“By defining regional perinatal centers within hospitals, the state’s philosophy was to put our most critically ill moms and babies in one central location,” says Joan Dadey, MSN, RN, Director of Women and Infants Services at Crouse. “The state believed this structure would improve the outcomes for mothers and babies, which has indeed been the case.”
Crouse has served as the Regional Perinatal Center for Central New York since the inception of regionalization and was one of the initial eight designated regional perinatal centers in the United States. Known as the Central New York Regional Perinatal Program, the center operates in conjunction with State University of New York (SUNY) Upstate Medical University and Neonatal Associates of Central New York and serves a 14-county region that extends north to the Canadian border, south to the Pennsylvania border, and east and west approximately one traveling hour in each direction.
“Most regional perinatal centers are integrated into a university or university-based hospital,” says Robert Silverman, MD, Chair of Obstetrics and Gynecology for Crouse and SUNY Upstate Medical University. “Our program is a unique combination of private and public models. We provide 24/7 services, including the diagnosis and treatment of in utero fetal disorders and birth defects, consultations about comorbidities, such as hypertension or diabetes, and answering questions about pregnancy, labor and delivery.”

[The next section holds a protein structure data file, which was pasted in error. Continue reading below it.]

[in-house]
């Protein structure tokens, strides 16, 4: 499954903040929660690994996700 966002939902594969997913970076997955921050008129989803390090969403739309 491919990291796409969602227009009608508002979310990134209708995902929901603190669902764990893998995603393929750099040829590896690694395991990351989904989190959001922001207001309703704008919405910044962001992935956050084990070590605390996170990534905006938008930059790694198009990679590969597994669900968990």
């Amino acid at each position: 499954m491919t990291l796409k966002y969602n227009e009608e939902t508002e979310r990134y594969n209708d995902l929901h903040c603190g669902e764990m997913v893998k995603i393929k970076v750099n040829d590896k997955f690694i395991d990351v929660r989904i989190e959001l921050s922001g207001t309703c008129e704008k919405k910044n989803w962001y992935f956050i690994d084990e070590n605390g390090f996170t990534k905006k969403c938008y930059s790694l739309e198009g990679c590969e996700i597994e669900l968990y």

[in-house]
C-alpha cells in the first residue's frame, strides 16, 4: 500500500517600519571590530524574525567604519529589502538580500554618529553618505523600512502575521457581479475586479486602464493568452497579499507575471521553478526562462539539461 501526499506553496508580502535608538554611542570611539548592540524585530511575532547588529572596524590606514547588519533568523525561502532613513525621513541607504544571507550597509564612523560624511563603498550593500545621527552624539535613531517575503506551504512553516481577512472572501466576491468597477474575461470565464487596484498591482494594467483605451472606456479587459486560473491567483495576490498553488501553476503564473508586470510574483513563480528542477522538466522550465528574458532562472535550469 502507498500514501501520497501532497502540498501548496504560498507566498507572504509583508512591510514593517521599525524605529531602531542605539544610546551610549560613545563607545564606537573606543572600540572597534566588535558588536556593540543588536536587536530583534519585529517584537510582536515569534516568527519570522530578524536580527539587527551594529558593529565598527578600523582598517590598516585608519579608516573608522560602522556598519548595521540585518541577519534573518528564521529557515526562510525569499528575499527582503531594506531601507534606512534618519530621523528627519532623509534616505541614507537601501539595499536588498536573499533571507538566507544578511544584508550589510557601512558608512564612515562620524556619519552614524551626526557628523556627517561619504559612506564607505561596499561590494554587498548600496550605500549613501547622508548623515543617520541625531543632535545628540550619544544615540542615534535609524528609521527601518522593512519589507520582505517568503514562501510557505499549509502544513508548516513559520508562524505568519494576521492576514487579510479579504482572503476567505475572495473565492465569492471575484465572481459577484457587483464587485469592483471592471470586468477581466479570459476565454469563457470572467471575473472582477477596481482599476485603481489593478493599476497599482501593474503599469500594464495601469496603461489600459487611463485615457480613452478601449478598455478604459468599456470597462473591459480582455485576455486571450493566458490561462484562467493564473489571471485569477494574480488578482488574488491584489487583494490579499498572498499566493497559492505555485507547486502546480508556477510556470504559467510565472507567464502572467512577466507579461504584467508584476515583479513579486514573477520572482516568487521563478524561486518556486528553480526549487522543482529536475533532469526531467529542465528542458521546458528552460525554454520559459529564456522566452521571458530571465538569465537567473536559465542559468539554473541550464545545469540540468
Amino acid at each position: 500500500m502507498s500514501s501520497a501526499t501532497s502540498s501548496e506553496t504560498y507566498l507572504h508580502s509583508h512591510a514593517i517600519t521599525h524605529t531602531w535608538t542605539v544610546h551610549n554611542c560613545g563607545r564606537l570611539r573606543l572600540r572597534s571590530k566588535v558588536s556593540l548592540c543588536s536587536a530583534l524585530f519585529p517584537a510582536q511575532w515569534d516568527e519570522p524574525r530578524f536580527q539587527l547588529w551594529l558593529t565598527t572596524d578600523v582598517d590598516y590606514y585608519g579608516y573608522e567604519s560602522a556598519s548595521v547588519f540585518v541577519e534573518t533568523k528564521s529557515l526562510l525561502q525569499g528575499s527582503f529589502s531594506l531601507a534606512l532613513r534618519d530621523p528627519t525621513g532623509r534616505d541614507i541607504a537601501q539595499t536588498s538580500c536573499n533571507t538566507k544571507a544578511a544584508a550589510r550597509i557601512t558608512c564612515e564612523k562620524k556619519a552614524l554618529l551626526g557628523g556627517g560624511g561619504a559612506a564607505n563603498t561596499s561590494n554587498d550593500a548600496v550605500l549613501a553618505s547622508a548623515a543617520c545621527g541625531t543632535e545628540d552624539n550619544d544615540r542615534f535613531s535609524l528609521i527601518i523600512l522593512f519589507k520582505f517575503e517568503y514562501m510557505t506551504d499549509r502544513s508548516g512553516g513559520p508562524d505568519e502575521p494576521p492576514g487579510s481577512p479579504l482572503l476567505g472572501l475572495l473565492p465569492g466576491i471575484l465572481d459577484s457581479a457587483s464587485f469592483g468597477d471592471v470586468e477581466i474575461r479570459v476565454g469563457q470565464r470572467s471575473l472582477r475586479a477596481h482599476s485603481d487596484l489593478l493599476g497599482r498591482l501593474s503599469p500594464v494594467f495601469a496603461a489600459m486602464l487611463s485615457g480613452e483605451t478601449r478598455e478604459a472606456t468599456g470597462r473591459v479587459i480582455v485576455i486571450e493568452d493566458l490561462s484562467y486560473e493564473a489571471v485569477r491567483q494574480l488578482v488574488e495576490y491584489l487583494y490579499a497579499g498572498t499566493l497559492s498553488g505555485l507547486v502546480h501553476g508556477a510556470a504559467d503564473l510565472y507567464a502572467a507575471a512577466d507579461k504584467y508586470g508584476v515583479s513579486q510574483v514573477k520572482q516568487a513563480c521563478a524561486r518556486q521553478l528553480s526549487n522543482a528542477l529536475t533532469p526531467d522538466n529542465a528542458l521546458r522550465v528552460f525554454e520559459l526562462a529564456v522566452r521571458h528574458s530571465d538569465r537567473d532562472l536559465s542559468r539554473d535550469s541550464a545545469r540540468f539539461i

“Because we offer high-risk as well as low-risk obstetrical services, we have the ability to instantly involve specialists and take care of problems as they arise. For women who are referred to Crouse Health, this capability offers a level of comfort and security that very few institutions can match.”
— Robert Silverman, MD, Chair of Obstetrics and Gynecology for Crouse Health and SUNY Upstate Medical University
Multidisciplinary High-risk Patient Management
When a physician at one of the 18 affiliated hospitals in the region sees a patient who is at high-risk for complications, the physician can place a call to a Crouse provider. Together, the physicians determine if the woman can be safely cared for in her own community setting or if a transfer to Crouse for inpatient or outpatient treatment is necessary.